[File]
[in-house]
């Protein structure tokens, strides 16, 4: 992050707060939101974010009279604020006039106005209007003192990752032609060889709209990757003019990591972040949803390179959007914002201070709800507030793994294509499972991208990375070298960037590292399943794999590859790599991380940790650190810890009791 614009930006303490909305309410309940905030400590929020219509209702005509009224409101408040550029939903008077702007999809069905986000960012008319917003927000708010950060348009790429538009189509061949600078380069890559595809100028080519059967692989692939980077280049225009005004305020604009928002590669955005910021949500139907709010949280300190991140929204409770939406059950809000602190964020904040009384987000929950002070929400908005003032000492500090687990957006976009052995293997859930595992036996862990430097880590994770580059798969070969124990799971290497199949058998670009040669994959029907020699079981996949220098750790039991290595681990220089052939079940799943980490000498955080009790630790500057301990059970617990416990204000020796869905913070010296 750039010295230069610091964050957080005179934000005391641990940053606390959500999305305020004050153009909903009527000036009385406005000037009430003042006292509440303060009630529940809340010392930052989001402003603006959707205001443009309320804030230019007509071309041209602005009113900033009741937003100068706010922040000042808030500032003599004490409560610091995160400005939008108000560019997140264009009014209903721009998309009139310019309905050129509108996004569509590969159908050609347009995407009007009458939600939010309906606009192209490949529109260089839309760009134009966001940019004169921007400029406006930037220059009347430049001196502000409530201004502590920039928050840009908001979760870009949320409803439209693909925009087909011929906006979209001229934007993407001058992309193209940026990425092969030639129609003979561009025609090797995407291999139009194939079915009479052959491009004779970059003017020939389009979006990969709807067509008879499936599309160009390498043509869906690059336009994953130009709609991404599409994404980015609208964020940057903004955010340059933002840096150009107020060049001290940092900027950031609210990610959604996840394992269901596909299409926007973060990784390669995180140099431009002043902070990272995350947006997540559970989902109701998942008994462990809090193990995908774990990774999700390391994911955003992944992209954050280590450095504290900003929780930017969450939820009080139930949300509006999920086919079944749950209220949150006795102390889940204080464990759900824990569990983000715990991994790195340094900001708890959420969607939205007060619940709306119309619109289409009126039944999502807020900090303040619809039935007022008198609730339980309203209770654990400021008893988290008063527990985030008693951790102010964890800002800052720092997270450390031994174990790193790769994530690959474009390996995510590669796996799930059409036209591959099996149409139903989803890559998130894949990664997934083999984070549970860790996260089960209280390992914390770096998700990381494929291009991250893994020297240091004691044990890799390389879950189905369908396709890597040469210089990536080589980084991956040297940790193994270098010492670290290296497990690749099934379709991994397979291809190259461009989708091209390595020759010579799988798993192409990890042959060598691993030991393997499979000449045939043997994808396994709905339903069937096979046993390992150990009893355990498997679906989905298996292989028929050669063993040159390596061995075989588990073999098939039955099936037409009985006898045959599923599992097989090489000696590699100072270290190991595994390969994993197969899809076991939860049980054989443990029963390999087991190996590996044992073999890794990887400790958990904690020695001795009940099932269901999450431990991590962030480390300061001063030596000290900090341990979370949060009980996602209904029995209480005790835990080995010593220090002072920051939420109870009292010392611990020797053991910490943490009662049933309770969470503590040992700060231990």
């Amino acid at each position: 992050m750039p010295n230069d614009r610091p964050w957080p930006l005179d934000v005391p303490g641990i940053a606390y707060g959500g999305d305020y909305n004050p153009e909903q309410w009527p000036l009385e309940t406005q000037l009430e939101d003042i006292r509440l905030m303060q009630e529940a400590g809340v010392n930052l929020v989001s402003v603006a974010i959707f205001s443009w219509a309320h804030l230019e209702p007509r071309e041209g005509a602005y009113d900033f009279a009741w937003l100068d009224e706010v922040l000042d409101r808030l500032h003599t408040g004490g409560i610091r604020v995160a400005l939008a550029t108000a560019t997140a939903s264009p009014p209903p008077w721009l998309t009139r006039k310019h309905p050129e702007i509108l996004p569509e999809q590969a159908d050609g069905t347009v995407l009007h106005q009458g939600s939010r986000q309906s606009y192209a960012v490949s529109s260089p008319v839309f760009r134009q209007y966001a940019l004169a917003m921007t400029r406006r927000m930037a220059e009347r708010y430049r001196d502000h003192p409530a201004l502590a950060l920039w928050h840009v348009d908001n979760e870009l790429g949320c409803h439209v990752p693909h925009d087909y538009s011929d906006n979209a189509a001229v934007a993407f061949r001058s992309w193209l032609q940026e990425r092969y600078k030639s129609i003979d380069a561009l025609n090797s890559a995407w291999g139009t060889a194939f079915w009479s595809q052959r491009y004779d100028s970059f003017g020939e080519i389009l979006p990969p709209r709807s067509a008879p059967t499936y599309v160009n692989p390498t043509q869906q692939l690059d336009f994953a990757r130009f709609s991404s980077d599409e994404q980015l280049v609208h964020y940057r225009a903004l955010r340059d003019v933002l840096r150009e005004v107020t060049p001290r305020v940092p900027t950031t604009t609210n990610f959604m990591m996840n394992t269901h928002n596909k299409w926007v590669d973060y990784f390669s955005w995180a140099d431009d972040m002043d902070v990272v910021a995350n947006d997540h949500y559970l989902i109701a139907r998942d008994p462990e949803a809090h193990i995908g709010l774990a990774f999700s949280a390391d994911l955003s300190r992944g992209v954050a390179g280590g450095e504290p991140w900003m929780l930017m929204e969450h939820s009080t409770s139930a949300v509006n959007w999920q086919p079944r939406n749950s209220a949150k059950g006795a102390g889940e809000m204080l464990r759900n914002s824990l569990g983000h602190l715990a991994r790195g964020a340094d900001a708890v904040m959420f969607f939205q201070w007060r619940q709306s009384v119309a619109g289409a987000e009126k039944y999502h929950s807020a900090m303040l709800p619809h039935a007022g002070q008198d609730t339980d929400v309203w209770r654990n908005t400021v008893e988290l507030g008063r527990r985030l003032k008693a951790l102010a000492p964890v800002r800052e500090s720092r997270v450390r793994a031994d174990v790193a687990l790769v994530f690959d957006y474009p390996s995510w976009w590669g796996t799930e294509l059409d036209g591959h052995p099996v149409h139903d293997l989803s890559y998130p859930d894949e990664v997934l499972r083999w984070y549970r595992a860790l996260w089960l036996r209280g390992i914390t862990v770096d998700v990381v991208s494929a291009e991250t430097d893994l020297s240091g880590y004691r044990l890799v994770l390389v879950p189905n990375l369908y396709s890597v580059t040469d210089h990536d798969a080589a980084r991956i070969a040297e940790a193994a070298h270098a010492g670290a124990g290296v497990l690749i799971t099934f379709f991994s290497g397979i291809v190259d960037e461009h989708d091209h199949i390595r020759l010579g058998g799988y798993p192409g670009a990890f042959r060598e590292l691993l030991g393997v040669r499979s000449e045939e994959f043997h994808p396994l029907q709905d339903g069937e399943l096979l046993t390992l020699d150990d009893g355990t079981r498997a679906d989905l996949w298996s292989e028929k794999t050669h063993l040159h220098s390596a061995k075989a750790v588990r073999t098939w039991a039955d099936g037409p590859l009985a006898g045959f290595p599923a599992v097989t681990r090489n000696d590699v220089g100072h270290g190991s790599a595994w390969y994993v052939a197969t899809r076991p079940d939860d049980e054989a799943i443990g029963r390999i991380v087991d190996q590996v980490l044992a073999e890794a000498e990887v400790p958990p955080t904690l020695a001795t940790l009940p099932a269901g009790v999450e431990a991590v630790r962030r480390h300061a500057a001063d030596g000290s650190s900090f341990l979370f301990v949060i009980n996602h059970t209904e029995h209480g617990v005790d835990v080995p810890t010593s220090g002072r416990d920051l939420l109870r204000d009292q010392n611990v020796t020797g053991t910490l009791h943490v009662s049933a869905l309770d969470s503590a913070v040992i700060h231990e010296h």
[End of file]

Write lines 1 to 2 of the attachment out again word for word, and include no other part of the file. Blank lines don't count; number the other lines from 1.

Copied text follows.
[in-house]
């Protein structure tokens, strides 16, 4: 992050707060939101974010009279604020006039106005209007003192990752032609060889709209990757003019990591972040949803390179959007914002201070709800507030793994294509499972991208990375070298960037590292399943794999590859790599991380940790650190810890009791 614009930006303490909305309410309940905030400590929020219509209702005509009224409101408040550029939903008077702007999809069905986000960012008319917003927000708010950060348009790429538009189509061949600078380069890559595809100028080519059967692989692939980077280049225009005004305020604009928002590669955005910021949500139907709010949280300190991140929204409770939406059950809000602190964020904040009384987000929950002070929400908005003032000492500090687990957006976009052995293997859930595992036996862990430097880590994770580059798969070969124990799971290497199949058998670009040669994959029907020699079981996949220098750790039991290595681990220089052939079940799943980490000498955080009790630790500057301990059970617990416990204000020796869905913070010296 750039010295230069610091964050957080005179934000005391641990940053606390959500999305305020004050153009909903009527000036009385406005000037009430003042006292509440303060009630529940809340010392930052989001402003603006959707205001443009309320804030230019007509071309041209602005009113900033009741937003100068706010922040000042808030500032003599004490409560610091995160400005939008108000560019997140264009009014209903721009998309009139310019309905050129509108996004569509590969159908050609347009995407009007009458939600939010309906606009192209490949529109260089839309760009134009966001940019004169921007400029406006930037220059009347430049001196502000409530201004502590920039928050840009908001979760870009949320409803439209693909925009087909011929906006979209001229934007993407001058992309193209940026990425092969030639129609003979561009025609090797995407291999139009194939079915009479052959491009004779970059003017020939389009979006990969709807067509008879499936599309160009390498043509869906690059336009994953130009709609991404599409994404980015609208964020940057903004955010340059933002840096150009107020060049001290940092900027950031609210990610959604996840394992269901596909299409926007973060990784390669995180140099431009002043902070990272995350947006997540559970989902109701998942008994462990809090193990995908774990990774999700390391994911955003992944992209954050280590450095504290900003929780930017969450939820009080139930949300509006999920086919079944749950209220949150006795102390889940204080464990759900824990569990983000715990991994790195340094900001708890959420969607939205007060619940709306119309619109289409009126039944999502807020900090303040619809039935007022008198609730339980309203209770654990400021008893988290008063527990985030008693951790102010964890800002800052720092997270450390031994174990790193790769994530690959474009390996995510590669796996799930059409036209591959099996149409139903989803890559998130894949990664997934083999984070549970860790996260089960209280390992914390770096998700990381494929291009991250893994020297240091004691044990890799390389879950189905369908396709890597040469210089990536080589980084991956040297940790193994270098010492670290290296497990690749099934379709991994397979291809190259461009989708091209390595020759010579799988798993192409990890042959060598691993030991393997499979000449045939043997994808396994709905339903069937096979046993390992150990009893355990498997679906989905298996292989028929050669063993040159390596061995075989588990073999098939039955099936037409009985006898045959599923599992097989090489000696590699100072270290190991595994390969994993197969899809076991939860049980054989443990029963390999087991190996590996044992073999890794990887400790958990904690020695001795009940099932269901999450431990991590962030480390300061001063030596000290900090341990979370949060009980996602209904029995209480005790835990080995010593220090002072920051939420109870009292010392611990020797053991910490943490009662049933309770969470503590040992700060231990």